June 23, 2006
Susan Beasy Latto, Director, UMD Public Relations 218 726-8830 firstname.lastname@example.org
Dr. Erik T. Brown, Director, UMD Large Lakes Observatory 218 726 8891 email@example.com
for additional information see:
UMD Large Lakes Observatory Acquires New Age
X-Ray Core Scanner
to Study Earth Climate Changes Preserved in Lakes Sediments
Scanner is One of Only Six in the World
and Two in the United States
The University of Minnesota Duluth (UMD) Large Lakes Observatory (LLO) has acquired a new age, high-tech ITRAX x-ray fluorescence core scanner which will permit LLO researchers to study records of past changes in climate as preserved in the sediments of lakes. The instrument will be used to make rapid measurements of the chemical composition of the sediment cores of lakes enabling the scientists to discover how the earth's climate has altered in the past in response to changes such as solar activity, volcanic activity and atmospheric composition (green house gases).
The revolutionary device, designed and manufactured by Cox Analytical Systems of Gotenburg, Sweden is valued at approximately $400,000. It is the second of its kind installed in the United States, and the sixth in the world. The other in the United States is located at the Woods Hole Oceanographic Institution in Woods Hole, Massachusetts.
The ITRAX is capable of making measurements at a resolution of 0.2 mm, which corresponds to sediments deposited over a period of a few months in typical lake sediment. Such high resolution study would be impossible by conventional techniques, which require physically subsampling sediments. Analyses using the XRF core scanner are far more rapid-perhaps 100 times faster-than those previously employed, and are essentially non-destructive to core samples.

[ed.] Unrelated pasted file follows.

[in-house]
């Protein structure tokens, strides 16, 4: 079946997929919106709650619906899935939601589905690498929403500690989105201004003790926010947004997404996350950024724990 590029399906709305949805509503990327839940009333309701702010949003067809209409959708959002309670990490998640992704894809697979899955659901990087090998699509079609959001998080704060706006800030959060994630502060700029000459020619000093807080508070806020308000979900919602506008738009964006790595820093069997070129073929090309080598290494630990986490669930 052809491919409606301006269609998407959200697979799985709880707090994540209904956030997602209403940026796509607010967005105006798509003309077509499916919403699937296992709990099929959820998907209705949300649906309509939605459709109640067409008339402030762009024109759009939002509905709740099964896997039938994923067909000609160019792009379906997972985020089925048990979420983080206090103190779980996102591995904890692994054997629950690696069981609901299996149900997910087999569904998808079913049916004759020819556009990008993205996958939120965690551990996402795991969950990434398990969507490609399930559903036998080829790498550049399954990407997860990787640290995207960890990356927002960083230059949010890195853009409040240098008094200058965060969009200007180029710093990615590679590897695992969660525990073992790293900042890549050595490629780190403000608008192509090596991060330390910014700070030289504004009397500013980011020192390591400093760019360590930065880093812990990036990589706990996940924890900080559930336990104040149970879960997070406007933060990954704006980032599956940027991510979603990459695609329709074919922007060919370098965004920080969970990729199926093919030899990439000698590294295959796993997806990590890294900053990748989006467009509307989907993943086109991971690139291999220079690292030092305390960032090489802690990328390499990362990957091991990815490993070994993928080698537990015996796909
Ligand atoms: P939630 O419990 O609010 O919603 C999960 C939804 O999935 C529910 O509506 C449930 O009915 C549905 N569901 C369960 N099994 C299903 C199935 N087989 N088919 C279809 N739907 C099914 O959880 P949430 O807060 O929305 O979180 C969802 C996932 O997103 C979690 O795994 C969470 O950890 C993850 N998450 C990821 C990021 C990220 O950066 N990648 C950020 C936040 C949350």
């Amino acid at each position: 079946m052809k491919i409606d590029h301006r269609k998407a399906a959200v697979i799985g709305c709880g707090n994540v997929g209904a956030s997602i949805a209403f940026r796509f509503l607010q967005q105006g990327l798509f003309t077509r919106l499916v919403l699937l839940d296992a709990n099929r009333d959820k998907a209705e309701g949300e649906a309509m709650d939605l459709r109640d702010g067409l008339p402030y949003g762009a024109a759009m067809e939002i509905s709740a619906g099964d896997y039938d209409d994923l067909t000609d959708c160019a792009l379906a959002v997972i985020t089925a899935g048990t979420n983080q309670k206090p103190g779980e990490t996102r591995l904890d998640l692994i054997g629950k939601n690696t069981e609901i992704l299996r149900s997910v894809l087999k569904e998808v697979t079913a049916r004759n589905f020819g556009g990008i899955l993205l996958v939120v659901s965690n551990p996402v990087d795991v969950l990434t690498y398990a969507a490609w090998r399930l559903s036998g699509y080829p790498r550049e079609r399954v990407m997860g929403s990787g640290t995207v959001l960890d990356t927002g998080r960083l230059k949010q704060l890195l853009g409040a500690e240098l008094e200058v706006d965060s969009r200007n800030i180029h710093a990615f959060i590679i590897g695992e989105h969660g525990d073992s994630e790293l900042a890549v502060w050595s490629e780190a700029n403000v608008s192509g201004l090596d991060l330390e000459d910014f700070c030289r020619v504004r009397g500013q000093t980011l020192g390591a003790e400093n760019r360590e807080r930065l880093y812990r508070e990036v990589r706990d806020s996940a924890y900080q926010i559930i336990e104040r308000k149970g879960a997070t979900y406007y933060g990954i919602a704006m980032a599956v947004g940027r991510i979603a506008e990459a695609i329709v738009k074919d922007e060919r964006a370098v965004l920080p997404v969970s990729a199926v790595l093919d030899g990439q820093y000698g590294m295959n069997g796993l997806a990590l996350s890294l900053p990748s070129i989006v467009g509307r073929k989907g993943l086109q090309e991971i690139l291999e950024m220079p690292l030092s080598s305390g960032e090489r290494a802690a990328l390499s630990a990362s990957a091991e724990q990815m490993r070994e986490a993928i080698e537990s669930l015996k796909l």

The Woods Hole on-line magazine, "Oceanus", describes it this way:
The XRF reveals intimate details of the composition of ancient mud and rock, which can contain a variety of clues about past climate and environmental conditions on Earth. The instrument simultaneously captures digital photographs and X-ray images of samples, while detecting measurable amounts of any of 80 chemical elements from aluminum (atomic number 11) to uranium (atomic number 92) without breaking the surface of the core. It gathers all of this data in a matter of hours.
Traditionally, scientists (or more likely, their students) spend months to years sifting through mud and sediment cores to measure carbon, trace metals, pollen, microscopic shells, and other materials that accumulate over time in coastal marshes and dunes or on the seafloor. By analyzing the sequential layers of this preserved detritus, scientists can reconstruct past changes in ocean temperatures, rainfall, wind, and vegetation patterns. They can determine when droughts, hurricanes, or blooms of marine plankton occurred.
To study core samples, scientists must cut them down the middle and meticulously dissect them. It is a time and labor-intensive process that gradually destroys unique--and not easily replaceable--cores. Sometimes cores must be shipped to other locations if scientists need an X-ray view to see layers undetected by the eye.
Current projects at UMD's Large Lake Observatory include studies of records recovered from Lake Malawi in East Africa and lakes in Central Asia, as well as the North American Great Lakes. The LLO core scanner will be available to the wider research community for collaborative projects.
Funding for the ITRAX x-ray florescent scanner was provided by the National Science Foundation's Major Research Instrumentation Program, the UMD College of Science and Engineering, and the UMD Large Lakes Observatory.